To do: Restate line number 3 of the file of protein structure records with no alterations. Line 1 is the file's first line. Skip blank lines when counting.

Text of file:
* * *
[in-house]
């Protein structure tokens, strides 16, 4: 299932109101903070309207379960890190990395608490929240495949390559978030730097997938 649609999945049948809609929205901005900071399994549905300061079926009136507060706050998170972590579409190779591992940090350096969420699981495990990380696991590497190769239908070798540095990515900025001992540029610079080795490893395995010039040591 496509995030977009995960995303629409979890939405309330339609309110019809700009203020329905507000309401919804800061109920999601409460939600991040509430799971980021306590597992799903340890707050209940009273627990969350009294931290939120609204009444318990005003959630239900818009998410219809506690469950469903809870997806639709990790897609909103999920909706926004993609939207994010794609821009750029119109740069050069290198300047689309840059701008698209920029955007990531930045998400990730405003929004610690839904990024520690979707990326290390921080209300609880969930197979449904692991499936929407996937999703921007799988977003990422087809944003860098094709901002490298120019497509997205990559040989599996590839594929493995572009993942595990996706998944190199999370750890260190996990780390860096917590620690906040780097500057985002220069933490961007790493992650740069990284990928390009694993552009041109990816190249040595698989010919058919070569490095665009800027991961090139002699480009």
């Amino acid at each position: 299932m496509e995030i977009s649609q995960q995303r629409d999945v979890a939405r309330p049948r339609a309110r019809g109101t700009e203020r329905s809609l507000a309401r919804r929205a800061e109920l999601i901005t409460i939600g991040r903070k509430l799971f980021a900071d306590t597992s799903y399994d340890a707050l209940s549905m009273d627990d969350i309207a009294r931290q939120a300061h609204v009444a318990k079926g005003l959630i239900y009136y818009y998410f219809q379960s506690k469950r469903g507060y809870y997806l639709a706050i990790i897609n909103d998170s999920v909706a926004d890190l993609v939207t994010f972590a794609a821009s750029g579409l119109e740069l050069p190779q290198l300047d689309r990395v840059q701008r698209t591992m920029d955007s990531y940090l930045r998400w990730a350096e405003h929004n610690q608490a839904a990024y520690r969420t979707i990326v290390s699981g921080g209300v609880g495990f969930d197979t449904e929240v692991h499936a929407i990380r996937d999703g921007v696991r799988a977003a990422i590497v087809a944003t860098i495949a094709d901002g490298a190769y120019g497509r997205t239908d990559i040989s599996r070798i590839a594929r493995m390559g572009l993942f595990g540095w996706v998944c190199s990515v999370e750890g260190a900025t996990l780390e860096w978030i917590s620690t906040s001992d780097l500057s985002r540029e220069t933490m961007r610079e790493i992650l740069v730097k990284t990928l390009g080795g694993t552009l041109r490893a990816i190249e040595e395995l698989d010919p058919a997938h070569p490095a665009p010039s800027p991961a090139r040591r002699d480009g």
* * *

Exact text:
């Amino acid at each position: 299932m496509e995030i977009s649609q995960q995303r629409d999945v979890a939405r309330p049948r339609a309110r019809g109101t700009e203020r329905s809609l507000a309401r919804r929205a800061e109920l999601i901005t409460i939600g991040r903070k509430l799971f980021a900071d306590t597992s799903y399994d340890a707050l209940s549905m009273d627990d969350i309207a009294r931290q939120a300061h609204v009444a318990k079926g005003l959630i239900y009136y818009y998410f219809q379960s506690k469950r469903g507060y809870y997806l639709a706050i990790i897609n909103d998170s999920v909706a926004d890190l993609v939207t994010f972590a794609a821009s750029g579409l119109e740069l050069p190779q290198l300047d689309r990395v840059q701008r698209t591992m920029d955007s990531y940090l930045r998400w990730a350096e405003h929004n610690q608490a839904a990024y520690r969420t979707i990326v290390s699981g921080g209300v609880g495990f969930d197979t449904e929240v692991h499936a929407i990380r996937d999703g921007v696991r799988a977003a990422i590497v087809a944003t860098i495949a094709d901002g490298a190769y120019g497509r997205t239908d990559i040989s599996r070798i590839a594929r493995m390559g572009l993942f595990g540095w996706v998944c190199s990515v999370e750890g260190a900025t996990l780390e860096w978030i917590s620690t906040s001992d780097l500057s985002r540029e220069t933490m961007r610079e790493i992650l740069v730097k990284t990928l390009g080795g694993t552009l041109r490893a990816i190249e040595e395995l698989d010919p058919a997938h070569p490095a665009p010039s800027p991961a090139r040591r002699d480009g």